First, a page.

As of Tuesday, China had given more than 680 million doses – almost half of which were in May alone. According to Our World in Data, an online research site, China accounts for about a third of the global distribution of the total 1.9 billion shots.
The call to get vaccinated comes from every corner of the society. Companies give shots to their employees, schools solicit their students and employees, and local government workers check on their residents.
This pressure underscores both the strength of the system, which makes it possible to consider vaccinating more than a billion people this year, but also the risk to civil liberties – a concern worldwide but particularly in China. Sharp, where there is some security.
“The Communist Party has people in every village, every neighborhood,” said Ray Yip, former country director of the Gates Foundation in China and a public health expert. “It’s the harshest part of the system, but it also provides very powerful mobilization.”
China now averages about 19 million shots per day, according to a rolling seven-day average from Our World in Data. That would mean one dose for everyone in Italy every three days. The United States, home to about one-quarter of China’s population, jumped to about 3.4 million shots per day in April, when its drive was at full swing.
It is still unclear how many people in China have been fully vaccinated – which could mean anywhere from one to three doses of vaccines – because the government does not publicly release that data.
Zhong Nanshan, a leading government doctor and head of a group of experts affiliated with the National Health Commission, said on Sunday that 40% of the population had received at least one dose, and the aim was to completely vaccinate that percentage. end of month.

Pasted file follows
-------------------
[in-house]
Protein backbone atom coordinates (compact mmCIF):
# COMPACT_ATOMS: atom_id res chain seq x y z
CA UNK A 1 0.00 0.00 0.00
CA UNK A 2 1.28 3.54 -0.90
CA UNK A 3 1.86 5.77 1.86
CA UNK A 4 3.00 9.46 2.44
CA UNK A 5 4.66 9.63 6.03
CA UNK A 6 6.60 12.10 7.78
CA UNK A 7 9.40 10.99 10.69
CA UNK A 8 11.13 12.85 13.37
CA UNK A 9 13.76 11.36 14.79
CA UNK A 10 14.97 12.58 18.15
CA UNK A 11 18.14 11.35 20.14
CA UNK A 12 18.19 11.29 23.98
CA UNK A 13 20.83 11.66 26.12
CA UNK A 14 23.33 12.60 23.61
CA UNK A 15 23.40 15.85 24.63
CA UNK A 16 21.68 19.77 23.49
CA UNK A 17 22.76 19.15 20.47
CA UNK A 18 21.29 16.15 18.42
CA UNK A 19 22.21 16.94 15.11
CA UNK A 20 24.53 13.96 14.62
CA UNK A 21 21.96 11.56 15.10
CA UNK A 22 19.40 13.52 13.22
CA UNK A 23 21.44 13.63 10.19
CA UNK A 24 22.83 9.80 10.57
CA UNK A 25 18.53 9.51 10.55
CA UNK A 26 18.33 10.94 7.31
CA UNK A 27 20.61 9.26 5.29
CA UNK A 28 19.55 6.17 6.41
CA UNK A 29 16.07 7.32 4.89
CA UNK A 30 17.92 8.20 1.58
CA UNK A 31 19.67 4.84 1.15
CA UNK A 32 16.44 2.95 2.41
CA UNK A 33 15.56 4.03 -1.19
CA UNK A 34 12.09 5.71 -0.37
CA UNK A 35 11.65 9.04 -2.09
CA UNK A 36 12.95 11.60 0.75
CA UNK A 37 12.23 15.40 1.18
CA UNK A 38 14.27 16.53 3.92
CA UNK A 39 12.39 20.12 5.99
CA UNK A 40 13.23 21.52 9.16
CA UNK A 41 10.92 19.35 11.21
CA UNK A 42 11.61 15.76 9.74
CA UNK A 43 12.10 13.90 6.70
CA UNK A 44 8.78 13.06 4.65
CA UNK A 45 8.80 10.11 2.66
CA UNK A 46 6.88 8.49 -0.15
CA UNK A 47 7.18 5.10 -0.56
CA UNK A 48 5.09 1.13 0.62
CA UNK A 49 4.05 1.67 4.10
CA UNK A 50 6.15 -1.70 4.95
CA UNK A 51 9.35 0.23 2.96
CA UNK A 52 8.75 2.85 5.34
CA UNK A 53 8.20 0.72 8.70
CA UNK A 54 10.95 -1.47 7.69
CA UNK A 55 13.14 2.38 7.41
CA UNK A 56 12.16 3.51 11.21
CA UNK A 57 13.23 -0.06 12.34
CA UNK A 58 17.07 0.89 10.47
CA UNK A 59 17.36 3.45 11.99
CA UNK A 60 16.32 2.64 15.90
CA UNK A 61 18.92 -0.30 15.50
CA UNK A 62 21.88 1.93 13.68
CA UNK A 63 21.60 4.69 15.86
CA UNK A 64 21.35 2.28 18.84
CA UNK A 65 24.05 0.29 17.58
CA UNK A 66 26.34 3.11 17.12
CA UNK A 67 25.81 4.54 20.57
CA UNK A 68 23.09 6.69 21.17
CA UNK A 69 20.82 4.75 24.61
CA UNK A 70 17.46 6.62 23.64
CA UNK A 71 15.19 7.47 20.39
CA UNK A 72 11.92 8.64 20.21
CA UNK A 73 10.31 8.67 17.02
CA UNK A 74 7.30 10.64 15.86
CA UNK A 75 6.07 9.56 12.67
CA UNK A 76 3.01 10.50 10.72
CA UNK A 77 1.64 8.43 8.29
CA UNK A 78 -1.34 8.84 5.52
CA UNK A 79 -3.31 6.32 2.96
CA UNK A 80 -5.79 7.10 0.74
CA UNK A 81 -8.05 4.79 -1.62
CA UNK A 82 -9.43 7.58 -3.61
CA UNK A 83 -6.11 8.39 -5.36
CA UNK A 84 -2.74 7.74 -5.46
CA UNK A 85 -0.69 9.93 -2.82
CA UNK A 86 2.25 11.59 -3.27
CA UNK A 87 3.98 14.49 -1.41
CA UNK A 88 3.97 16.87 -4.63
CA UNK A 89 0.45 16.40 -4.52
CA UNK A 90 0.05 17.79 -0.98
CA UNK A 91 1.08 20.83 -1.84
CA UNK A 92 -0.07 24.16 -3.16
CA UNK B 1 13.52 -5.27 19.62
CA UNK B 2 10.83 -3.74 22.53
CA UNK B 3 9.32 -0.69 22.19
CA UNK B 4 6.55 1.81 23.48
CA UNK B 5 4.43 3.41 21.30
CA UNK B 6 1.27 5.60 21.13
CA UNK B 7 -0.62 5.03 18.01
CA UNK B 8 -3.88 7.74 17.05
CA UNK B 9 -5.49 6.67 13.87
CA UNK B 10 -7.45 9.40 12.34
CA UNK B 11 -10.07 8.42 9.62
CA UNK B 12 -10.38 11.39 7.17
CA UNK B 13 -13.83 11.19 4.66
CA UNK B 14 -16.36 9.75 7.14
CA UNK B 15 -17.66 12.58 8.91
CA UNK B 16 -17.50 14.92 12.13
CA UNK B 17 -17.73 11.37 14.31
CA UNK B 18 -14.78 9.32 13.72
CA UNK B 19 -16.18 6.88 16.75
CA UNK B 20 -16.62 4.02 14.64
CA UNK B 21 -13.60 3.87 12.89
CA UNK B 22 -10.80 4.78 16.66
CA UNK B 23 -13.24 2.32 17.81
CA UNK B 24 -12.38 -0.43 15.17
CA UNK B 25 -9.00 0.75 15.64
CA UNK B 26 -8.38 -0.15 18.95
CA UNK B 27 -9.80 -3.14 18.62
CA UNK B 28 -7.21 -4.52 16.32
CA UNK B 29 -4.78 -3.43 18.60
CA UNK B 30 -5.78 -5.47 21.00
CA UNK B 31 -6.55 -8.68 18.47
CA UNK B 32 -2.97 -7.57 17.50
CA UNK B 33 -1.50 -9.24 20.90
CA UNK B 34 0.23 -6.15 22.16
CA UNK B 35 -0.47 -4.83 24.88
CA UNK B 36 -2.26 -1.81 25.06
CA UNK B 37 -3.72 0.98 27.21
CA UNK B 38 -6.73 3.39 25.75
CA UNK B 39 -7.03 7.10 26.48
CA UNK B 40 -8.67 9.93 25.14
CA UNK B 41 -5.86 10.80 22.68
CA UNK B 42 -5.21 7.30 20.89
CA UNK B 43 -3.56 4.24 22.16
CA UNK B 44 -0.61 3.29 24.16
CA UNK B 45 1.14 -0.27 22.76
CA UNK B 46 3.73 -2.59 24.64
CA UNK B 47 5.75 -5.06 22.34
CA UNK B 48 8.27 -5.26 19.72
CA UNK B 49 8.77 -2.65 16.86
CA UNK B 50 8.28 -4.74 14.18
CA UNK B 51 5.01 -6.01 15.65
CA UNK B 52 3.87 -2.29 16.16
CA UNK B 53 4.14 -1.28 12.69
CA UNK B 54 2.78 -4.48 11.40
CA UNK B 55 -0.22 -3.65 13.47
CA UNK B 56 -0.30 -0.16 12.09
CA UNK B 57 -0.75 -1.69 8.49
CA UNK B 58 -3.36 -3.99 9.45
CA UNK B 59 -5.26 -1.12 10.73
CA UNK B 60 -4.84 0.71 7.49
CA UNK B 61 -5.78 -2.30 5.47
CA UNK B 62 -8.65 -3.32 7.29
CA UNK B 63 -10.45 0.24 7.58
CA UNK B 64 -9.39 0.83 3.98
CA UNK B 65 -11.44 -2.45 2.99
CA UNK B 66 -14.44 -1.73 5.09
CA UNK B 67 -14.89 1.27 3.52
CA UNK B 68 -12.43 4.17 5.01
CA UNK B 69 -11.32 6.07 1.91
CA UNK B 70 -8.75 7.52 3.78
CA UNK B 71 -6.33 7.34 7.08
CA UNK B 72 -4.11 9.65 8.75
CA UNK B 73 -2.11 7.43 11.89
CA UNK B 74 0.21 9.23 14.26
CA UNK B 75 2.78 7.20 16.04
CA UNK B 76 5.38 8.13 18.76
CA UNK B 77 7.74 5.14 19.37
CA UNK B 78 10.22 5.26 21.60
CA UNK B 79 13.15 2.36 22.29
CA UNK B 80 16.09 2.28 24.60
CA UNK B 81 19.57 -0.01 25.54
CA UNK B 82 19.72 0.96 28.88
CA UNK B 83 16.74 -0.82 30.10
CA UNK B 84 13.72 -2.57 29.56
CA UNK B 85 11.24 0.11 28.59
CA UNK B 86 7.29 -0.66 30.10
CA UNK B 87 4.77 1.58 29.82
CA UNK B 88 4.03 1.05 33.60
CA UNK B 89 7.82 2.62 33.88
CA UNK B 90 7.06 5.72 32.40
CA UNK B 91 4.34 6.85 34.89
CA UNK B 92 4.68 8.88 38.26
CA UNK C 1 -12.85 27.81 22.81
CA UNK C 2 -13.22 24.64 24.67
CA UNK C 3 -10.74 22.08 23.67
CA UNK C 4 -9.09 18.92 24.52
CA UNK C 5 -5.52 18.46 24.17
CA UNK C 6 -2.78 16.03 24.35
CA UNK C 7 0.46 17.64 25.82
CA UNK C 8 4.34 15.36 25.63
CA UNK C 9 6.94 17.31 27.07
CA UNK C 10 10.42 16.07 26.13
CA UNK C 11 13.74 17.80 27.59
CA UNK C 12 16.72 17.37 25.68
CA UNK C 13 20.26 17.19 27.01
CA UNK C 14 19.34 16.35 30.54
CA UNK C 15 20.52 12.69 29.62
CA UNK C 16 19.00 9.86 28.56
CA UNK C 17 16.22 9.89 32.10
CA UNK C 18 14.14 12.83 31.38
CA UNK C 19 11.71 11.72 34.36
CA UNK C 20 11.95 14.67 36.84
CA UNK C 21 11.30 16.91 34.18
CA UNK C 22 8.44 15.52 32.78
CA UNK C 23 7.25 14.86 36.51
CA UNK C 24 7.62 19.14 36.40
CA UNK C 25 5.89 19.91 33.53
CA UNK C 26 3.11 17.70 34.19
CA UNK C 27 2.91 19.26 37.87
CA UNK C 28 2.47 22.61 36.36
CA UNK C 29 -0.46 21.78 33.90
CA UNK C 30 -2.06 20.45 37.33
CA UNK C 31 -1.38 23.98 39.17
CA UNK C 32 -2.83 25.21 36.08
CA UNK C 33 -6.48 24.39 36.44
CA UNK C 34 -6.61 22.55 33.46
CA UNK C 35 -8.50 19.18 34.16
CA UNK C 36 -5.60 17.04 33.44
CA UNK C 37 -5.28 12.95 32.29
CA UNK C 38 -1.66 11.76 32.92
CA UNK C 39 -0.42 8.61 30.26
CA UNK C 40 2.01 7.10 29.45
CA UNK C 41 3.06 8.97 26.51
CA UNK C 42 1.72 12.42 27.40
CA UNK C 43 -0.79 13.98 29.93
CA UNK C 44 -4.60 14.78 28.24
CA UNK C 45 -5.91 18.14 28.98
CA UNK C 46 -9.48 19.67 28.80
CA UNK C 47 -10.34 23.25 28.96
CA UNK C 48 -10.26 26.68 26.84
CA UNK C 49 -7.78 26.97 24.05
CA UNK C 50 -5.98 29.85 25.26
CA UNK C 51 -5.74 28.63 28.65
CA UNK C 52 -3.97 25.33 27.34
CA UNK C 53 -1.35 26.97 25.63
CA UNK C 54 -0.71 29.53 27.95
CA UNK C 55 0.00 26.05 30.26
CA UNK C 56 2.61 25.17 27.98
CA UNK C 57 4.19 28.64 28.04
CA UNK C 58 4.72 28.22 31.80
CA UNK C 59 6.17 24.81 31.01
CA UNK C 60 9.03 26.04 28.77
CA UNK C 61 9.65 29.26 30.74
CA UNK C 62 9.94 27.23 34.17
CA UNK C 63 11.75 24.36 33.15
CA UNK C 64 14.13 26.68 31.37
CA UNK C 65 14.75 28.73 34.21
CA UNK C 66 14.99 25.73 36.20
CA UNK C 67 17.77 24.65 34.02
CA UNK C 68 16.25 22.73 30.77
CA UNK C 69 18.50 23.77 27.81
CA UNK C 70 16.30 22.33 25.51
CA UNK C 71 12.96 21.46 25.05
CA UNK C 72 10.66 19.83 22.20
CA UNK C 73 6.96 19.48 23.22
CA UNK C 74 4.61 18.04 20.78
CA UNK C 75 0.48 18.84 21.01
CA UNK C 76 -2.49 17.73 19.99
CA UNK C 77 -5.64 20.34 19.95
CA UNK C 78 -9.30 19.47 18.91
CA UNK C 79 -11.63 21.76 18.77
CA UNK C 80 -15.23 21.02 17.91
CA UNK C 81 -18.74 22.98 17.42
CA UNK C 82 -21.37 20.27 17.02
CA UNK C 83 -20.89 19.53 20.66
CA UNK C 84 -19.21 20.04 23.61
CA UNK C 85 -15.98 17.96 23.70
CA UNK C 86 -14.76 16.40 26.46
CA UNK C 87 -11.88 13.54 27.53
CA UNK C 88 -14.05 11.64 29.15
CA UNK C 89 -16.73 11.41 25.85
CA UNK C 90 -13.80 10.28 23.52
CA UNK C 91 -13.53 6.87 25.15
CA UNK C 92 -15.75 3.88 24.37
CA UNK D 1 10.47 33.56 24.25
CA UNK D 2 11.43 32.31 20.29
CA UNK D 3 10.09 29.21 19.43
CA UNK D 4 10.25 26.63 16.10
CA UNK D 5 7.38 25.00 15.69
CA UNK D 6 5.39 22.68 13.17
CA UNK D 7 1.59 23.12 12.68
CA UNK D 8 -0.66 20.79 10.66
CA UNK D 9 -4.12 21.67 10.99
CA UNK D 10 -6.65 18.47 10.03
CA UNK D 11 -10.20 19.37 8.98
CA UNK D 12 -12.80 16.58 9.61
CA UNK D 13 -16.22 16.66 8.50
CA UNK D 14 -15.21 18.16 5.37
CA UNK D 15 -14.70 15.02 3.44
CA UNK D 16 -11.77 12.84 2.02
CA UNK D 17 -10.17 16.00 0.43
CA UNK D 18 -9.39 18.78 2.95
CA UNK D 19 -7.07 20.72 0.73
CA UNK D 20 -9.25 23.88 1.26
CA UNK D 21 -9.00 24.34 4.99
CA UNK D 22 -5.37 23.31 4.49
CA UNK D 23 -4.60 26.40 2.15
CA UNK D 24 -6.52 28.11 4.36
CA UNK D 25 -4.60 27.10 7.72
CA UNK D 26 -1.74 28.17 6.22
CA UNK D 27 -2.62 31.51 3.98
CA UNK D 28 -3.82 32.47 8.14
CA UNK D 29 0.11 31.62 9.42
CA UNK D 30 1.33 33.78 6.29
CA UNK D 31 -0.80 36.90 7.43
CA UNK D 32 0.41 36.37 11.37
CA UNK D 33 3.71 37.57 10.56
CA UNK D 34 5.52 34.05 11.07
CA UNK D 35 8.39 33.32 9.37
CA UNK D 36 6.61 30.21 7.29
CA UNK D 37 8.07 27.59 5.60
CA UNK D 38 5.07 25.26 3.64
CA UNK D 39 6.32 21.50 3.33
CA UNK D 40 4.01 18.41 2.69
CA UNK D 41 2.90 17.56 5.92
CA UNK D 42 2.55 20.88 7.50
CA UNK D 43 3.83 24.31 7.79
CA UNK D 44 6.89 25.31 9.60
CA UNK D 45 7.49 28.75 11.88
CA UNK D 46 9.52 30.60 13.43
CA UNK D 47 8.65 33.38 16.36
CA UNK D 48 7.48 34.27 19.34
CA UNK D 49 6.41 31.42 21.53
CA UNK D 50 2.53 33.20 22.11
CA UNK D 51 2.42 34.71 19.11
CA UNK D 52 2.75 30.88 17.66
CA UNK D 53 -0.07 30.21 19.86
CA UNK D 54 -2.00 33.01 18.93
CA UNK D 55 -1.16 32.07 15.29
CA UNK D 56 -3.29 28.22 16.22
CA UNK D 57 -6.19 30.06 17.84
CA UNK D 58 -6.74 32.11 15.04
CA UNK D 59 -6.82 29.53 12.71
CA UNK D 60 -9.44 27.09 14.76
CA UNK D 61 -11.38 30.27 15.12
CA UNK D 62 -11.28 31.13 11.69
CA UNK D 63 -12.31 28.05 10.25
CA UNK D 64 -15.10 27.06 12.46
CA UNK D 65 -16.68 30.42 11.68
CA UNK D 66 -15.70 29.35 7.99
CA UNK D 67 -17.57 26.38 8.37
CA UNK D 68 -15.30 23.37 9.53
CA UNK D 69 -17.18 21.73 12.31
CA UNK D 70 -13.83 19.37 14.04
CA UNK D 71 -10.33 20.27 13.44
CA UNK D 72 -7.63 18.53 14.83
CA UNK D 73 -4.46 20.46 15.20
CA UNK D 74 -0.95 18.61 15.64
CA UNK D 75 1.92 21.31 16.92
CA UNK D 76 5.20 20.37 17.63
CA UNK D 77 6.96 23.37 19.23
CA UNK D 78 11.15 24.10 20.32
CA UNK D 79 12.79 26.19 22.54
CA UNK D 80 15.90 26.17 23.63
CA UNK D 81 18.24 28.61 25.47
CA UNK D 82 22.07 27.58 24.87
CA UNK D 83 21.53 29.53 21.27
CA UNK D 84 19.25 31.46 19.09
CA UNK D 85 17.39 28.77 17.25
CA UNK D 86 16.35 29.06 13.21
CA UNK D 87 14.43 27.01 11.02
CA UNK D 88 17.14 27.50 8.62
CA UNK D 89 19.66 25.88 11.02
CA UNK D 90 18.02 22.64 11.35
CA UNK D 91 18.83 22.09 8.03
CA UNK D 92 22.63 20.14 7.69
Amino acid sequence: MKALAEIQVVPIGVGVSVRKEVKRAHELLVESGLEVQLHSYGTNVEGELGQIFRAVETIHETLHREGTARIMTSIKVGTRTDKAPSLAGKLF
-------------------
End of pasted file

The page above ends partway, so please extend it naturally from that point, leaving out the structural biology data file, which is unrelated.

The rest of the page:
In the capital Beijing, 87% of the population has received at least one dose. Getting a shot is as easy as walking to one of the hundreds of vaccination points found throughout the city. Vaccination buses are parked in high pedestrian-traffic areas, including the city center and malls.
But Beijing’s abundance is not shared with the rest of the country, and local media reports and complaints on social media show the difficulty to be found elsewhere.
“I started queuing that day at 9 am, till 6 pm, only then did I get the shot. It was exhausting,” Zhou Hongxia, a resident of Lanzhou in northwestern Gansu province, explained recently. “When I left, people were still waiting.”
Zhou’s husband hasn’t been so lucky and hasn’t had a shot yet. When they call the local hotline, they are simply asked to wait.
Central government officials on Monday said they are working to ensure that supplies are more evenly distributed.
Before the campaign intensified in recent weeks, many people were in no hurry to get vaccinated because China has kept the virus, which was the first in the country in the past year with strict border controls and mandatory quarantines, at bay. It has suffered small clusters of infections from time to time, and is currently managing one in the southern city of Guangzhou.